Having just transitioned out of grad school, I was curious what scholars had to say about coworking. The study of coworking can be taken from so many different angles. Economists and planners can study it from an economic development perspective. At the same time, psychologists can approach it through the lens of workers’ mental health. For this blog, I found a study on the latter. The study titled Coworking Spaces: The Better Home Office? A Psychosocial and Health-related Perspective on an Emerging Work Environment is a 2019 German study published in the International Journal of Environmental Research and Public Health. In this study, the authors compare coworking with the WFH and the traditional office regarding productivity, stress, and worker satisfaction/well-being.
An Academic Blindspot
A decent amount of scholarly research has been conducted on how WFH compares with the traditional office, but not nearly as much as coworking. Recognizing this gap in scholarship, the authors decided to investigate. Their research was conducted under the framework of stress-strain. They focused on developing an understanding of a workplace’s objective stressors and their impact on the subjective health of workers.
The authors used a cross-sectional analysis, meaning all the data was collected at once. Data was collected via survey directly from coworking members. The dependent variables are subjective health, worker complaints, and worker satisfaction and the independent variables include sociodemographic variables and features of the coworking space, like desk types and layout.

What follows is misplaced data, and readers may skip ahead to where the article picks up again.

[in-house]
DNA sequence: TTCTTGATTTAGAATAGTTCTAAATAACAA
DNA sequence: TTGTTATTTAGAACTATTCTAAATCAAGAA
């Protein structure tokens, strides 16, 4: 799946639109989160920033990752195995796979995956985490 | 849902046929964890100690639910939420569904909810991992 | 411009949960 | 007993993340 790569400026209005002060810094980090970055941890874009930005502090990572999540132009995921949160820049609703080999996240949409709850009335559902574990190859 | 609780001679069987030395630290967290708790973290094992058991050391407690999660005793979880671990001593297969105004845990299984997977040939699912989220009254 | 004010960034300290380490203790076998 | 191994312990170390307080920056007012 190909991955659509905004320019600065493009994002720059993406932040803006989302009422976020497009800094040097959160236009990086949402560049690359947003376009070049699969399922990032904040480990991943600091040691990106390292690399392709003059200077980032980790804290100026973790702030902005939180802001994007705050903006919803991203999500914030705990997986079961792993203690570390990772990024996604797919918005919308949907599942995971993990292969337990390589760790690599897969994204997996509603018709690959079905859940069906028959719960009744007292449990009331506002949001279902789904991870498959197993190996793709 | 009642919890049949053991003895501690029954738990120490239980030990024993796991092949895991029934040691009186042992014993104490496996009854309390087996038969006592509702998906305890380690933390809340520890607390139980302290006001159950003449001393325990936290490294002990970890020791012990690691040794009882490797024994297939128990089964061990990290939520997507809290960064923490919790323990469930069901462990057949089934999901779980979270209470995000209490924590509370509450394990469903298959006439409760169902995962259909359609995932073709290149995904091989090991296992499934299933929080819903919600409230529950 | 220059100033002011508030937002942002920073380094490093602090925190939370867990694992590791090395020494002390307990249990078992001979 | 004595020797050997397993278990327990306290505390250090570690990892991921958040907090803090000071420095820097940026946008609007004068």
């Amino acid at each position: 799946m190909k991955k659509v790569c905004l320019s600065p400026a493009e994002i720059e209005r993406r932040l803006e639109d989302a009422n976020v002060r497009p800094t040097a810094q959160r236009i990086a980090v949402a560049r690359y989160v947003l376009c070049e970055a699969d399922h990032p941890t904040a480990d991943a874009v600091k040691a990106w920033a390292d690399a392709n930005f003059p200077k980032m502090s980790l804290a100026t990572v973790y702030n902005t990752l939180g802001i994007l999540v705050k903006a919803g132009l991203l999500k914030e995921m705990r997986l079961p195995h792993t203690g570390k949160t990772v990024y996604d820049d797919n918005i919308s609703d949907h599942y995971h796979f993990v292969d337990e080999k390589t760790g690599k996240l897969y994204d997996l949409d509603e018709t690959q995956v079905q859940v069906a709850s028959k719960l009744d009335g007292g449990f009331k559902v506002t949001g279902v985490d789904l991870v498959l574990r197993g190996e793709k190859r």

- 61.6% female.
- 38.4% male.
- Mean age of 39 years.
- 69.6% were in a relationship.
- Interestingly, 69.6% were also self-employed.
- 59.8% had a university degree.
- 33% used the space for more than 3 months per year.
- 32.6% reported usually being in the space 5 days a week.
- 52.9% reported being in the space for 5-8 hours per day.
WFH vs. Coworking vs. Corporate
Before getting to the survey results, the authors took some time to compare WFH, coworking, and the traditional office. The benefits of WFH include childcare, no commute, and possibly work-life balance. Its disadvantages include isolation, loneliness, and the blurring of work and home, which may hinder work-life balance. During my first year in Florida, before I started school, I worked fully remote out of my living room. Since I had just moved there, I did not know many people, and I can certainly agree with the sentiment of loneliness. Being in a small apartment, having my desk in the living room hindered my work-life balance as there was no spatial difference between work and leisure.
…And the Winner is…
Both coworking and WFH trump the traditional office regarding flexibility. Since workers can work from any coworking space they’d like, it is common for spaces to offer shorter commutes than offices in the downtowns of major cities. Overall, the results of the study are promising for places like Groundwork. Participants prefer coworking over both the traditional office and the home office. Coworking offers a “best-of-both-worlds” structure. It allows workers to get out of the house, separate work from home, and socialize without being tied to the rigid schedule and geospatial arrangements of an office owned by an employer. All in all, coworking takes the crown! Workers can come and go as they please, get social exposure, and avoid long commutes.
This is one of the first scholarly studies comparing coworking to other work arrangements. Early data indicates coworking is the best structure for workers’ mental and social health. Lastly, this study took place in Germany and before the pandemic. It would be interesting to see how the results differ in a post-pandemic American context.
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